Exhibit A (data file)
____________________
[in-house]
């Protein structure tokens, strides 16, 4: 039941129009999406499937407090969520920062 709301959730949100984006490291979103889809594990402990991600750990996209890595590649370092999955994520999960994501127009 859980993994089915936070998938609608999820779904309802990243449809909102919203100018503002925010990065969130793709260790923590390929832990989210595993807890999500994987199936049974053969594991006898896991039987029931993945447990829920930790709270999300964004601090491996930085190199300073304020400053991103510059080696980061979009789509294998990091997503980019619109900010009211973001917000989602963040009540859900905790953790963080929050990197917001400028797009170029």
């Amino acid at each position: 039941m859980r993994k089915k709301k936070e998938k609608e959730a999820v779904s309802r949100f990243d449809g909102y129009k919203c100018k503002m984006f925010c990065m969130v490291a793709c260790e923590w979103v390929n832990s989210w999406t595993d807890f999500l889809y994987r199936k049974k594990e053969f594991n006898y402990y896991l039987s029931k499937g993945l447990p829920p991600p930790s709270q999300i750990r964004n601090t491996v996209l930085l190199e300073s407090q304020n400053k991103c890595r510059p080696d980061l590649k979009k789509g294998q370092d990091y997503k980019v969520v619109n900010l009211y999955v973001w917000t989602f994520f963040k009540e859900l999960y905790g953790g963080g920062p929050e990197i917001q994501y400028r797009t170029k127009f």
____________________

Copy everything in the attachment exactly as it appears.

[in-house]
């Protein structure tokens, strides 16, 4: 039941129009999406499937407090969520920062 709301959730949100984006490291979103889809594990402990991600750990996209890595590649370092999955994520999960994501127009 859980993994089915936070998938609608999820779904309802990243449809909102919203100018503002925010990065969130793709260790923590390929832990989210595993807890999500994987199936049974053969594991006898896991039987029931993945447990829920930790709270999300964004601090491996930085190199300073304020400053991103510059080696980061979009789509294998990091997503980019619109900010009211973001917000989602963040009540859900905790953790963080929050990197917001400028797009170029």
């Amino acid at each position: 039941m859980r993994k089915k709301k936070e998938k609608e959730a999820v779904s309802r949100f990243d449809g909102y129009k919203c100018k503002m984006f925010c990065m969130v490291a793709c260790e923590w979103v390929n832990s989210w999406t595993d807890f999500l889809y994987r199936k049974k594990e053969f594991n006898y402990y896991l039987s029931k499937g993945l447990p829920p991600p930790s709270q999300i750990r964004n601090t491996v996209l930085l190199e300073s407090q304020n400053k991103c890595r510059p080696d980061l590649k979009k789509g294998q370092d990091y997503k980019v969520v619109n900010l009211y999955v973001w917000t989602f994520f963040k009540e859900l999960y905790g953790g963080g920062p929050e990197i917001q994501y400028r797009t170029k127009f």